The psychological point missed here is that humans understand clocks and are willing to adjust to them. Tell people that it is time to spring forward, setting their clocks ahead an hour, and people will do it, and furthermore they will grudgingly lose that hour of sleep. This sense of time is so ingrained that the classic opponents of Daylight Saving Time are farmers, who complained that it threw off their schedules, since cows don’t give a damn about the clock and are ready to be milked when they are ready. The answer of course is for the farmers to maintain their schedule regardless of the clock, but that is just crazy talk.

            All in all, I look at this current proposal and see it comes from an economist and a physicist. That figures. Trying bringing a psychologist into the discussion why don’t you?Report

    • Avatar James K in reply to Richard Hershberger
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      @richard-hershberger

      Yes that line in particular was the point where I was sure he had no idea what he was talking about. “from a physics point of view, there is only one time” was also pretty funny.

      I think their calendar idea is more interesting, but if we were to go to a 364 day calendar, we might as well go the whole hog and change to 13 28-day months, so every month’s days are the same days of the week.Report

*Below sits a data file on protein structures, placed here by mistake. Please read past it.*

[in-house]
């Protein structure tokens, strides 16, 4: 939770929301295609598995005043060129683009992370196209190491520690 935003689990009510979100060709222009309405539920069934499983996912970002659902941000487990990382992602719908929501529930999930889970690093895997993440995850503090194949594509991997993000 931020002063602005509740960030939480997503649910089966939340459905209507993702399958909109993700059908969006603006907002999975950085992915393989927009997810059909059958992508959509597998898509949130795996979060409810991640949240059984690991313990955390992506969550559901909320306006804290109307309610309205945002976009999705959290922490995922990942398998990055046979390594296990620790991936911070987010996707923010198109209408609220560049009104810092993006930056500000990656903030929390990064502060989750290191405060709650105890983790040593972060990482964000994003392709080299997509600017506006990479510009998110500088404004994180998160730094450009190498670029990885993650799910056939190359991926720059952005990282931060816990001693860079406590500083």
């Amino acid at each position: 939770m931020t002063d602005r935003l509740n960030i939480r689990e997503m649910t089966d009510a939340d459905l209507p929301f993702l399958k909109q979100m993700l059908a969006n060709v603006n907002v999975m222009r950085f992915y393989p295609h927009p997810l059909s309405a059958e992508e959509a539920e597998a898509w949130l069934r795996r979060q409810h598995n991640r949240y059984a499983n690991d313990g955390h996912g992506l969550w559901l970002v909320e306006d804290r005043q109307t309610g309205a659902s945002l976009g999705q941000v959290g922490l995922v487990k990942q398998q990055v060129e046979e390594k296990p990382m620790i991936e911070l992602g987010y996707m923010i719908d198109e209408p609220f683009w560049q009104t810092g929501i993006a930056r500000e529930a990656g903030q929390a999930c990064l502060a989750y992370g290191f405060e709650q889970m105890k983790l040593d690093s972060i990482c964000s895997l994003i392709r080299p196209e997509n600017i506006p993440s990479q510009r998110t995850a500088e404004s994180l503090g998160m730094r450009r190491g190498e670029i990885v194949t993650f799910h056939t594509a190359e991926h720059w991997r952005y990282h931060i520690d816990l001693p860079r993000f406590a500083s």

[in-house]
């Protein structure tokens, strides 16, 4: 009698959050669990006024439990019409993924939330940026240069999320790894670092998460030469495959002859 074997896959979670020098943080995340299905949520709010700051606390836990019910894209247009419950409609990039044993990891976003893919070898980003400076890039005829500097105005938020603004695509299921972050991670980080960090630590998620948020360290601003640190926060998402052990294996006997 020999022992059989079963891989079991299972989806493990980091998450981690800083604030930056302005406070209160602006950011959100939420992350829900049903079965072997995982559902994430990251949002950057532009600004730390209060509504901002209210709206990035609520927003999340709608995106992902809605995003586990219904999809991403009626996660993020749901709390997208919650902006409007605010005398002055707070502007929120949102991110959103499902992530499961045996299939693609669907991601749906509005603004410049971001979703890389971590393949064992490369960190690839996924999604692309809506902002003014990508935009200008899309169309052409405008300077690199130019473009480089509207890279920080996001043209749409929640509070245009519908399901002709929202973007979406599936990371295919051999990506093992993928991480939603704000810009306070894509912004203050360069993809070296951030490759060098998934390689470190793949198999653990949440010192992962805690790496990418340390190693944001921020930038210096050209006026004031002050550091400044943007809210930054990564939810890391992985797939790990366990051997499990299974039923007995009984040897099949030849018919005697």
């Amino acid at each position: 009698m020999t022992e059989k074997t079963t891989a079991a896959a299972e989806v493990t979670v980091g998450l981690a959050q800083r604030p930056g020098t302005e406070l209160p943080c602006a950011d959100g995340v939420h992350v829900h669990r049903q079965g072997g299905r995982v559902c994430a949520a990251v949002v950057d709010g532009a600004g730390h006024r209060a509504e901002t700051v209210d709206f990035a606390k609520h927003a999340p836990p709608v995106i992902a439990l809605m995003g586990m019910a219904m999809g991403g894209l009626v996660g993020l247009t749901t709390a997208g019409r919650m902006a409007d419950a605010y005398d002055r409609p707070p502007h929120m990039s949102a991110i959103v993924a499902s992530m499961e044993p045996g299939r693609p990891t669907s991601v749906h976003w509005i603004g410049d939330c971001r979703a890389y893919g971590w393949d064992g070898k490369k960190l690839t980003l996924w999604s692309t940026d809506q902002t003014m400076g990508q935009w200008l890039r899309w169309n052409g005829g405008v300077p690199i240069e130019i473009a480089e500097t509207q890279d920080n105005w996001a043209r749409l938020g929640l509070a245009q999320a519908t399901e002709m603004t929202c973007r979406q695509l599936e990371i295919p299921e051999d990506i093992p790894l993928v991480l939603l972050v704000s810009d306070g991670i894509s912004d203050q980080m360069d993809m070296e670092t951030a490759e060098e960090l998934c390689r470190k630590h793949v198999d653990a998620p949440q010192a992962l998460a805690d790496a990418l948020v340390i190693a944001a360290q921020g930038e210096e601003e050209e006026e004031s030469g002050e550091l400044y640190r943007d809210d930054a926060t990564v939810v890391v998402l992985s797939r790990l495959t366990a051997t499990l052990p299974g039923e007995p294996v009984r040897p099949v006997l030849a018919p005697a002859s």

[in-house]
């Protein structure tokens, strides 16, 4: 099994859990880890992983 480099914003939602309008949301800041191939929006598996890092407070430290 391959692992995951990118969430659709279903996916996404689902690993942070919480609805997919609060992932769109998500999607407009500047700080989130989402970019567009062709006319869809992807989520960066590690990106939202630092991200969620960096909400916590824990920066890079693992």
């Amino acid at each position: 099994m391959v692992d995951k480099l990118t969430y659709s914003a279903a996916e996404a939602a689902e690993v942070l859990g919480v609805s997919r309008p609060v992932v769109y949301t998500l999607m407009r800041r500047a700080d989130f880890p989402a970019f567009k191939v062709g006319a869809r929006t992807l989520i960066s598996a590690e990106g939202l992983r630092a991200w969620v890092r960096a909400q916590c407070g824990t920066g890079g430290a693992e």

5. Avatar Marchmaine
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    says:

    Regarding Timezones? what an archaic enlightenment view of time. With the state of technology, we should increase the locality of time… let’s decentralize noon. Google can then tell me when I need to leave my present location to arrive at my future location by 2:00 local time.Report

    • Avatar Michael Cain in reply to Marchmaine
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      I’m probably just old and set in my ways, but I find the idea that the conference call scheduled at a time that’s easy for the boss in Cincinnati to remember starts at 12:14 local time unpleasant.Report

      • Avatar Marchmaine in reply to Michael Cain
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        Of course you are right, which is why we would inevitably create timezones.